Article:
Time passed and Renay found herself in an unfamiliar situation. “I was in a really abusive relationship and we were using meth. My PTSD was also really bad at that point. My rent would be late because I couldn’t get myself to go to Kwik Trip just to get a stamp and it wasn’t because I didn’t have the money. I had a hard time maintaining housing and trying to explain my situation didn’t help. There is no speaking when you aren’t wanting to be heard. There were reports of foot traffic and neighbor complaints and eventually I lost my house. I had 72 hours to get my belongings and go. I was scared and I didn’t know how to fight it.”
Renay experienced homelessness, learned to travel the ropes of the streets, survived, and now lives in her own cozy home. “I was homeless for a long time, but I worked construction and other odd jobs. Luckily for me, I was able to sleep on my job site so I didn’t have to battle the elements all of the time. In my third year being homeless I did learn about the Warming Center. It doesn’t make sense to me how people in homelessness can still get drugs, but it just happens. That constant cycle of fighting the fight and being defeated persists. I got totally lucky and got Couleecap on my side and they picked up my rent so that I was able to get this place and get off the streets. Couleecap still helps me out and they helped me with getting on disability too. I was trying to be in the workforce and I have had some jobs, but I can’t pay for it on my own.”
Today life looks very different for Renay and she remains thankful for her loving children. “Since I have been housed I have been able to be very active. I built a canoe trailer on the back of my bicycle. I bike it down to the boat landing and then canoe to an island and camp. I love to bake and cook for people. I love coloring and photography. I have been featured in a show in La Crosse and I have colorings that I do quite a bit. I love to do things for people, including my children. I am so blessed to have them in my life after everything and I am so proud of all three of them. My one son went from being in foster care to being a part of the big brother program. My daughter is expecting a baby and I am so thrilled to be a grandma. I see myself moving close to her so I can just be a grandma and take pictures of the mountains.”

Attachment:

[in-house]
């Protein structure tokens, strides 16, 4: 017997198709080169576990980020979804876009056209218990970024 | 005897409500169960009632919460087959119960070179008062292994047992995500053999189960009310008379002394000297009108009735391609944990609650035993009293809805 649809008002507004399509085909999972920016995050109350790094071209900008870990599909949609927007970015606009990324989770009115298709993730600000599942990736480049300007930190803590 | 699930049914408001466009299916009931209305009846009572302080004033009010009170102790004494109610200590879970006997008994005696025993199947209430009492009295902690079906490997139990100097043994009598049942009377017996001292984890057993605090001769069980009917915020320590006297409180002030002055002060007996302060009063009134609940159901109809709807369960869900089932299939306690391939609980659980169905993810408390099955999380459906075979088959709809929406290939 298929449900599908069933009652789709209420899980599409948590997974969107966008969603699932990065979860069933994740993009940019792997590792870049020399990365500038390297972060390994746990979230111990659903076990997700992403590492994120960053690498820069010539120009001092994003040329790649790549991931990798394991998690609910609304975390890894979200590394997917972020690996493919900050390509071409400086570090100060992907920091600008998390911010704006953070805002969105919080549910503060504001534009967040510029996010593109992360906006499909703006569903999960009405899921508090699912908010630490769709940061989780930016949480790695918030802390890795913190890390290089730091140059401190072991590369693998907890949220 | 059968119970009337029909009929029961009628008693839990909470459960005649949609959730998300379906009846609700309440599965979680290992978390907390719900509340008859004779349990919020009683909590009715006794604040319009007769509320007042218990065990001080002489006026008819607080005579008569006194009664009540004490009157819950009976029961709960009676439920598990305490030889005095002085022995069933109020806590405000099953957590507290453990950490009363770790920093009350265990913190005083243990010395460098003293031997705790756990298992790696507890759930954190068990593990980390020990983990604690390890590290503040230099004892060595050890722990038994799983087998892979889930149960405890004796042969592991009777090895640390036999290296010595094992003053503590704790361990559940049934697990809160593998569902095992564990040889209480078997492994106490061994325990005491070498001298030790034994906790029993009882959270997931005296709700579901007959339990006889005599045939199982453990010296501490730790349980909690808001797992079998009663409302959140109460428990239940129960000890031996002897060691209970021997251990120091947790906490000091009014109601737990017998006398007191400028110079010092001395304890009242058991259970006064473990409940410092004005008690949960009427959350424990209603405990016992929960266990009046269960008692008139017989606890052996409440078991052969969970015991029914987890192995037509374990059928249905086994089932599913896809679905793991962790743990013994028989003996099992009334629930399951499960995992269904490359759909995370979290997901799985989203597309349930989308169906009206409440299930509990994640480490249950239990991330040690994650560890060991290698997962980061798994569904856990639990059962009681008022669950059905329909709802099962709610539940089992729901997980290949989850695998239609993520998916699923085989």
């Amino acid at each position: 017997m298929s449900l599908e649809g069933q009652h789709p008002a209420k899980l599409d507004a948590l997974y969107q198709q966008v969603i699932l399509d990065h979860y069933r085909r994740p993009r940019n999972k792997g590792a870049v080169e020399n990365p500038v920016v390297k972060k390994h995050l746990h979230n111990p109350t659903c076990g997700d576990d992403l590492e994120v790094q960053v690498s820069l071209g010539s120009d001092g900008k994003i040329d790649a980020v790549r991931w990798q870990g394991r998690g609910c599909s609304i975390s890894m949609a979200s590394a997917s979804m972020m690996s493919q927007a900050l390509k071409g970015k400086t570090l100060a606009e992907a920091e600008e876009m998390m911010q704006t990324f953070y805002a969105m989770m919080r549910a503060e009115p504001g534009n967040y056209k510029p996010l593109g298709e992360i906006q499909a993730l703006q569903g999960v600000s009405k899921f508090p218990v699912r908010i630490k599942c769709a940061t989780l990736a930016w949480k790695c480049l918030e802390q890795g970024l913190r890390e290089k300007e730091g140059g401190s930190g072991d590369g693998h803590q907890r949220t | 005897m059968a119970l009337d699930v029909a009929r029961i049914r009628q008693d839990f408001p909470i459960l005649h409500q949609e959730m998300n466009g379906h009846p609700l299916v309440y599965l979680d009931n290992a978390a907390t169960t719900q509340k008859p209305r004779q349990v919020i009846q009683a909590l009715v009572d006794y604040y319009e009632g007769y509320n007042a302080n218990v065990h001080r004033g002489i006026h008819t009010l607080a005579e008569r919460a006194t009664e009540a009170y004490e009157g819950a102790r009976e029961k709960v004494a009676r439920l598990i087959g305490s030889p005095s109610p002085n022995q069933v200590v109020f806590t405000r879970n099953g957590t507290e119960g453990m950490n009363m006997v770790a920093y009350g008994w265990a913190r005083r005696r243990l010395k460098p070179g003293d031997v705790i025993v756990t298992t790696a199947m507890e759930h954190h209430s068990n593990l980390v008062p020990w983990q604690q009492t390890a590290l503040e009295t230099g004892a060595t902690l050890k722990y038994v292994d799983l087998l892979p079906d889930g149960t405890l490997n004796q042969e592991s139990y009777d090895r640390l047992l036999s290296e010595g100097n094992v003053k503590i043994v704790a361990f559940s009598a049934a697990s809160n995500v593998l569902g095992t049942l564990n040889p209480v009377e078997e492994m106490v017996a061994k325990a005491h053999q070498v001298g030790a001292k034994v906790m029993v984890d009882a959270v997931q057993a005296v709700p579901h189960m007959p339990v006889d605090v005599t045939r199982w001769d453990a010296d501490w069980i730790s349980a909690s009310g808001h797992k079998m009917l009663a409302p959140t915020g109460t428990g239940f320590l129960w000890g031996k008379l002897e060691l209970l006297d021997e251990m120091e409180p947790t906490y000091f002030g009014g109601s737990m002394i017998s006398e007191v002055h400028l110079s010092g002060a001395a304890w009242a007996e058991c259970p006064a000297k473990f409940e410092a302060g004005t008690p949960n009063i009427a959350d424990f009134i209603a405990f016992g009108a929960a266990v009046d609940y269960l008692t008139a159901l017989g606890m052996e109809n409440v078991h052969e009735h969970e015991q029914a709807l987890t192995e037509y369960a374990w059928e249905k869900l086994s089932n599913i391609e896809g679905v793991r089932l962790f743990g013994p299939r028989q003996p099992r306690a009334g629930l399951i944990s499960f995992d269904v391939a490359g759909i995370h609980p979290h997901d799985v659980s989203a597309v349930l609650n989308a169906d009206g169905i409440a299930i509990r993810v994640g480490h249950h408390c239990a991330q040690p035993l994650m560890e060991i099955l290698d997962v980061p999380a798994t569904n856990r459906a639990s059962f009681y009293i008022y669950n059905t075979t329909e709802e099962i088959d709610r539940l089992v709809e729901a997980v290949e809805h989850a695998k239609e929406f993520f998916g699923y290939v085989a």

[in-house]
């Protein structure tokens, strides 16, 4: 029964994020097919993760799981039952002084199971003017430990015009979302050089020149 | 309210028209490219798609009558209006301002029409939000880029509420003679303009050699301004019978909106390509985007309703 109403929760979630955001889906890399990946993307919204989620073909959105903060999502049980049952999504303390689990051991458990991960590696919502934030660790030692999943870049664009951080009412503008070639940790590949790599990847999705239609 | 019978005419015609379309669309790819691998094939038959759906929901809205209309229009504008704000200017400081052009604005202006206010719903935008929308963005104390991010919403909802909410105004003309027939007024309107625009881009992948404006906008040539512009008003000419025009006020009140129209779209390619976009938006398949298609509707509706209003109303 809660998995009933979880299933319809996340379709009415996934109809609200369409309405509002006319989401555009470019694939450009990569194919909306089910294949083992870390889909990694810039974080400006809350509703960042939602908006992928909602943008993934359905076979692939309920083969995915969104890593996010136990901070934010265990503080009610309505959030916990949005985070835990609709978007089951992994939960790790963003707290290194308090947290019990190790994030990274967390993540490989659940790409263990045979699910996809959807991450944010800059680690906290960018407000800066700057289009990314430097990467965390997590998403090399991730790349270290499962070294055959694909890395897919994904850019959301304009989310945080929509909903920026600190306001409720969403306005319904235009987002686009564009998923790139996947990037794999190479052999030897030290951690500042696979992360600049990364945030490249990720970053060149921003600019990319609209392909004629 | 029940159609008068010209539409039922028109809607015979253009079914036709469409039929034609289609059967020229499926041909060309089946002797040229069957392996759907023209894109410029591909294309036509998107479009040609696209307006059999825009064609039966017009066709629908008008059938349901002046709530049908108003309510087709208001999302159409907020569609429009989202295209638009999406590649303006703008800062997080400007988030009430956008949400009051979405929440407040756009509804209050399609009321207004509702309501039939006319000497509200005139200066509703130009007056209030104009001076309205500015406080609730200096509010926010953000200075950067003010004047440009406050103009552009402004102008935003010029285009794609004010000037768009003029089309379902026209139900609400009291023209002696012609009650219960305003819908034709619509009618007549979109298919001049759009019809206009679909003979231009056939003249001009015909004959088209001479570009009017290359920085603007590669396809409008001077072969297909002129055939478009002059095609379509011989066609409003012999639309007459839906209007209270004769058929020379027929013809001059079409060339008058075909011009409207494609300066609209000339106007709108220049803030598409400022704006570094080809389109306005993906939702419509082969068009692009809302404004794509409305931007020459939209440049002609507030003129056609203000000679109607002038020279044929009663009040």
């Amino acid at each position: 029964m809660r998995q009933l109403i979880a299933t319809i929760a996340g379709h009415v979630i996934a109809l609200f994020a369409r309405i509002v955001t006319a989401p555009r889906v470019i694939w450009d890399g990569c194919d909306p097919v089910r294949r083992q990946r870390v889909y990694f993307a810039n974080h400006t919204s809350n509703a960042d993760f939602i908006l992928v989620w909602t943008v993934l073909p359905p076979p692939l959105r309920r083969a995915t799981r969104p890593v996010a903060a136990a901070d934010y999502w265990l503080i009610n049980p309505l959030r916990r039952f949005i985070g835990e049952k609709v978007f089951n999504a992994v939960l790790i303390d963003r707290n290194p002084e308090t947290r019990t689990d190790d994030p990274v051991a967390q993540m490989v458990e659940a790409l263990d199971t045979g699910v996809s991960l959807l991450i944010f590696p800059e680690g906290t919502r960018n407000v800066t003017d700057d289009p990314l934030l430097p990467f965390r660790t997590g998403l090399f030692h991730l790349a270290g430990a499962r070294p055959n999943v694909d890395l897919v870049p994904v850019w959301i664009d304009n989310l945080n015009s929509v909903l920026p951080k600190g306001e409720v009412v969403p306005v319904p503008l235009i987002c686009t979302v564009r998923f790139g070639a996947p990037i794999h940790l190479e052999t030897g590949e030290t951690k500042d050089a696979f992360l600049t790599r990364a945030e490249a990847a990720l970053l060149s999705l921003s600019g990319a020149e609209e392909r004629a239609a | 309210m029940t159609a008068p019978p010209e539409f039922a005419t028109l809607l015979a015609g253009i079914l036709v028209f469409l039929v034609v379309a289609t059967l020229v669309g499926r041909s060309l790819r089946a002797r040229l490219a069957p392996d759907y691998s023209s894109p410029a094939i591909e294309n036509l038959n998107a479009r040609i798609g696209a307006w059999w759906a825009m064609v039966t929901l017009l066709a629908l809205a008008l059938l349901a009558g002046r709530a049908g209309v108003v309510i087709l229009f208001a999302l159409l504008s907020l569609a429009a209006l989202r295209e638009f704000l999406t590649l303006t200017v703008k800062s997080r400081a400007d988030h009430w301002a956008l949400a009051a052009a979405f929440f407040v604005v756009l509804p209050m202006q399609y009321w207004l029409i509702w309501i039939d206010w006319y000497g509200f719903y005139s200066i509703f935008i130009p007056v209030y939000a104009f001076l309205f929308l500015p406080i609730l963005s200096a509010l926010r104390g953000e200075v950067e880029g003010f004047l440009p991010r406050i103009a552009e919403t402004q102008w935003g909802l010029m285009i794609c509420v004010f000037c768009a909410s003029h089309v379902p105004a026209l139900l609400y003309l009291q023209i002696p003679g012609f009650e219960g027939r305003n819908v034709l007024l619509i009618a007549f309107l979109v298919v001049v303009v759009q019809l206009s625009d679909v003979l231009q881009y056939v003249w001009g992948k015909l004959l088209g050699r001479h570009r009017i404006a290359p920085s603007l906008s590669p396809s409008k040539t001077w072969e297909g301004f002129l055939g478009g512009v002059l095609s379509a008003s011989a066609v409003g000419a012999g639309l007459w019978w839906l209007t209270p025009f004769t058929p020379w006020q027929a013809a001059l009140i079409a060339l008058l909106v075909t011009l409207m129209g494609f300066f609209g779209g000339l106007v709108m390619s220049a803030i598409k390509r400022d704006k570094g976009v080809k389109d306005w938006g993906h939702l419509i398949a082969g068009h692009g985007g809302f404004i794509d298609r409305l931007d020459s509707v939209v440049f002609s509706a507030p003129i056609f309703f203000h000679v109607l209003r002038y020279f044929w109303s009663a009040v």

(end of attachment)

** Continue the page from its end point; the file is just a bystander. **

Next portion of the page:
A message we must all hear from Renay revolves around positive self talk and seeking support for our mental health. “I want people to remember to always have faith and to work on positive self talk. Once you get torn down, I don’t know how you can build yourself back up. A lot of people who have been homeless have had tragedy beyond mine and I can’t imagine trying to overcome the things that even a parent makes you think of yourself. I would also look for support for your mental health. If your mental health is under control, it will help with drug issues and the social stigma from society.”
Artist Note: Renay lived with storms swirling all around her, yet she persisted like a Black Eyed Susan which returns year after year despite the elements of the weather. Renay continued and continues to persist and bring beauty to those around her.